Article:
# How to write a Gompertz model as an accelerated failure time model?

Accelerated failure time models are usually defined as a model for $$X>0$$ with (constants) covariates $$Z\in \mathbb{R}^p$$ such that

$$$$\log(X) = \mu + \beta^*Z + \sigma W,$$$$ where $$W$$ is a random variable. The usual AFT models are Weibull, Loglogistic and Lognormal*. I am trying to implement Gompertz as an AFT model to get a model with exponential hazards, and since my data is atypically censored and truncated, I have given up trying to find an R package and just doing it myself. Some R packages have an implementation of AFT models that are Gompertz distributed, but reading the documentation and code; I have not been able to figure out what distribution $$W$$ needs to have.

I'm pretty sure that the Gompertz model is not exactly in the same form as above but on the form $$$$\log(X) = \mu + \beta^*Z + W$$$$ where $$W$$ is a distribution depending on a parameter $$\sigma$$ but not in the usual scaling way. Whether or not this is an AFT model seems to be up to definition (or taste), but it still has the interpretation of a proportional median survival time model (and all other quantiles), which is what I am interested in. I hope someone can help me, and it would be perfect if someone had a reference for an answer.

*See e.g. Survival analysis, techniques for censored and truncated data, John P. Klein & Melvin L. Moeschberger 2003 second edition, Science+Business Media, Inc series: Statistics for Biology and Health Springer.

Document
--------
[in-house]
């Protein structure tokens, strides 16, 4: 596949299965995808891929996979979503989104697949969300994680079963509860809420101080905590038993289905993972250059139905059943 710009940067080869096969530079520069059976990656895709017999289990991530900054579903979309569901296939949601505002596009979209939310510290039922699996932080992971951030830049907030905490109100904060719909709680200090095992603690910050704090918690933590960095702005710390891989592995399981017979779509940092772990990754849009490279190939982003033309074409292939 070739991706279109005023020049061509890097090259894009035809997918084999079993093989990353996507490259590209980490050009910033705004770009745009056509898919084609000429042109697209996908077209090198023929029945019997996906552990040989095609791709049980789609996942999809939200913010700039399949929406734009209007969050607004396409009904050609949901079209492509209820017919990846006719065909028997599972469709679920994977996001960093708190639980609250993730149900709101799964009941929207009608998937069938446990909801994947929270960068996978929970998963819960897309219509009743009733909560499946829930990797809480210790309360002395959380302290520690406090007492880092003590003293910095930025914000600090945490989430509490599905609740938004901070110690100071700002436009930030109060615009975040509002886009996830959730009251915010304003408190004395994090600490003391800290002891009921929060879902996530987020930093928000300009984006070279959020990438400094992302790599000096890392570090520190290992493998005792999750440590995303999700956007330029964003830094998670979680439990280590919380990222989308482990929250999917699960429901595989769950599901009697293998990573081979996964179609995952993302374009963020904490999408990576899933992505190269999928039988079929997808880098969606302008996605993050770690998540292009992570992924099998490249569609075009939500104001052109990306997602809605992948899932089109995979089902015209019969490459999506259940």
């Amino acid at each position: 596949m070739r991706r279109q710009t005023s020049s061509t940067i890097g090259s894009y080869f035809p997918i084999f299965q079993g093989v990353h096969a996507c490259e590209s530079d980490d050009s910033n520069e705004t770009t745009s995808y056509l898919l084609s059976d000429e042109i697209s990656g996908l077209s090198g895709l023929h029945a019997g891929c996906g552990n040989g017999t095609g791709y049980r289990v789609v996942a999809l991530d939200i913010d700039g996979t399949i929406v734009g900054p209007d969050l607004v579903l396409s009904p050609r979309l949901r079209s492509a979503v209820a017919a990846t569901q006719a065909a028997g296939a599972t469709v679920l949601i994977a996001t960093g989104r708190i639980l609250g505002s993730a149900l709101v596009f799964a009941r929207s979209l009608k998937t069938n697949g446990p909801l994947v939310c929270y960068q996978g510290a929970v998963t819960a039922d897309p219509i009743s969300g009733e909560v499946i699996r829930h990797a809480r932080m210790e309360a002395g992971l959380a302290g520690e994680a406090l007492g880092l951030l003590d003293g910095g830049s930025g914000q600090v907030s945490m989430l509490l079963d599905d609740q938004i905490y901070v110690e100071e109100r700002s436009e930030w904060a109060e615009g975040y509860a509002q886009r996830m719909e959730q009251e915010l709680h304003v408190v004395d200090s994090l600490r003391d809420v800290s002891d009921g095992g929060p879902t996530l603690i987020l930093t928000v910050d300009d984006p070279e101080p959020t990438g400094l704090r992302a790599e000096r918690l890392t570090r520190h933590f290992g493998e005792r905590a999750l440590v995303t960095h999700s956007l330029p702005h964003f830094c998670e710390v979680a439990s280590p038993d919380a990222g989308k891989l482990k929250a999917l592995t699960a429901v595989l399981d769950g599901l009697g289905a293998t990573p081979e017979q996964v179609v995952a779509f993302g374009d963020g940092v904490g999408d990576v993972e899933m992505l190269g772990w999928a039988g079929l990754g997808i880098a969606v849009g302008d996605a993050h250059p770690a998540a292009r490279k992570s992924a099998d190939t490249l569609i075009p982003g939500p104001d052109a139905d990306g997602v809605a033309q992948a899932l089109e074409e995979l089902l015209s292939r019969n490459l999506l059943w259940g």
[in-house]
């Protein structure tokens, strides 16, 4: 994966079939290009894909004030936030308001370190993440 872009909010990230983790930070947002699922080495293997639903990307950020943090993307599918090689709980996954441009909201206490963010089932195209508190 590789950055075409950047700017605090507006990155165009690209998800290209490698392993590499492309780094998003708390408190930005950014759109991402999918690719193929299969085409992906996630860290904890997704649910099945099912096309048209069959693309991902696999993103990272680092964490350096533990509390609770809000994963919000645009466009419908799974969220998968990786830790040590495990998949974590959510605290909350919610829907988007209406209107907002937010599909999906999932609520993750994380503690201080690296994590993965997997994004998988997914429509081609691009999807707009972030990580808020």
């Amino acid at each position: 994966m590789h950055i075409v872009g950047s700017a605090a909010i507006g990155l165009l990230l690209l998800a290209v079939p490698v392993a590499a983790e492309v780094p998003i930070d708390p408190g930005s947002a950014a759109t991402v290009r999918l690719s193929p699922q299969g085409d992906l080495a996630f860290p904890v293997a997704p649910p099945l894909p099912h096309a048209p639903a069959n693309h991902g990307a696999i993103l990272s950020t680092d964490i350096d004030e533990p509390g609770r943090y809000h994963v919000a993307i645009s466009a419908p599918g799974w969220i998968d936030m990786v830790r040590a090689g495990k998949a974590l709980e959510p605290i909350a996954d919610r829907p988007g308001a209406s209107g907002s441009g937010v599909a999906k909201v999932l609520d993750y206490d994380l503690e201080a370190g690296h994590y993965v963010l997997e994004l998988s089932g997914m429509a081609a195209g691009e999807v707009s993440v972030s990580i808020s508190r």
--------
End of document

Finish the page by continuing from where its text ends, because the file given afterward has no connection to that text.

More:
• What is the question? Commented Feb 15 at 21:28

Although you can fit a parametric Gompertz regression model, it won't have a simple interpretation in terms of the proportional survival quantiles that AFT models provide. That type of interpretation depends on the form of $$\sigma W$$ being independent of the covariate values, with (1) effects of all of the covariate values incorporated into $$\beta^* Z$$ and (2) $$\beta^* Z$$ being linearly related to $$\log X$$. Once you make $$\sigma W$$ depend on covariate values (as seems implicit in your question), that simple interpretation in terms of acceleration of time goes away.
The Gompertz model does have a proportional hazards interpretation. Among parametric survival families, only the Weibull distribution is closed under both proportional-hazards and accelerated-failure-time models. The Gompertz model can be thought of as a log-Weibull distribution, with the log-hazard linear in $$X$$ rather than in $$\log X$$ as for the Weibull. See the Rodríguez course notes.